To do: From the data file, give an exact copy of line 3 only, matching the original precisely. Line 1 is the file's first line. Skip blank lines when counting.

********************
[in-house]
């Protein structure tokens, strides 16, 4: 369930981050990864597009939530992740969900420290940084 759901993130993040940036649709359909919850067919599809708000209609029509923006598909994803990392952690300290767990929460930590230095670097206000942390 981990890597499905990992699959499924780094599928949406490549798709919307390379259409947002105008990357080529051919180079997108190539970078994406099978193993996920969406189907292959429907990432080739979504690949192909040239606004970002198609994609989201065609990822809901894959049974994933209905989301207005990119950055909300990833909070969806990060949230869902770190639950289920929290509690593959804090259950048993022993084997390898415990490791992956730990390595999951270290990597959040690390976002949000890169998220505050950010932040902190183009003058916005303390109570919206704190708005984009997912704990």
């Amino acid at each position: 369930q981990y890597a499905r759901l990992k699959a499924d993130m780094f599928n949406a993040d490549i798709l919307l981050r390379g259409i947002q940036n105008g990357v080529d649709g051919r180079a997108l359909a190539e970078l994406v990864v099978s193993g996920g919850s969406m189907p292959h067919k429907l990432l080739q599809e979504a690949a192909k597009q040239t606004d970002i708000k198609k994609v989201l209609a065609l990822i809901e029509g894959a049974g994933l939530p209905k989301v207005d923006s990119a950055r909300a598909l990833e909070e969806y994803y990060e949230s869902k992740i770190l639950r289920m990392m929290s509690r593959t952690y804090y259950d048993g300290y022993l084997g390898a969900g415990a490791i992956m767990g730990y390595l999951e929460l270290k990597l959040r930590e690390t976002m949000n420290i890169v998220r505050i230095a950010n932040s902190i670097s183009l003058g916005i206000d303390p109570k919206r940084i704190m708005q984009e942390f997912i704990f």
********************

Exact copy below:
């Amino acid at each position: 369930q981990y890597a499905r759901l990992k699959a499924d993130m780094f599928n949406a993040d490549i798709l919307l981050r390379g259409i947002q940036n105008g990357v080529d649709g051919r180079a997108l359909a190539e970078l994406v990864v099978s193993g996920g919850s969406m189907p292959h067919k429907l990432l080739q599809e979504a690949a192909k597009q040239t606004d970002i708000k198609k994609v989201l209609a065609l990822i809901e029509g894959a049974g994933l939530p209905k989301v207005d923006s990119a950055r909300a598909l990833e909070e969806y994803y990060e949230s869902k992740i770190l639950r289920m990392m929290s509690r593959t952690y804090y259950d048993g300290y022993l084997g390898a969900g415990a490791i992956m767990g730990y390595l999951e929460l270290k990597l959040r930590e690390t976002m949000n420290i890169v998220r505050i230095a950010n932040s902190i670097s183009l003058g916005i206000d303390p109570k919206r940084i704190m708005q984009e942390f997912i704990f």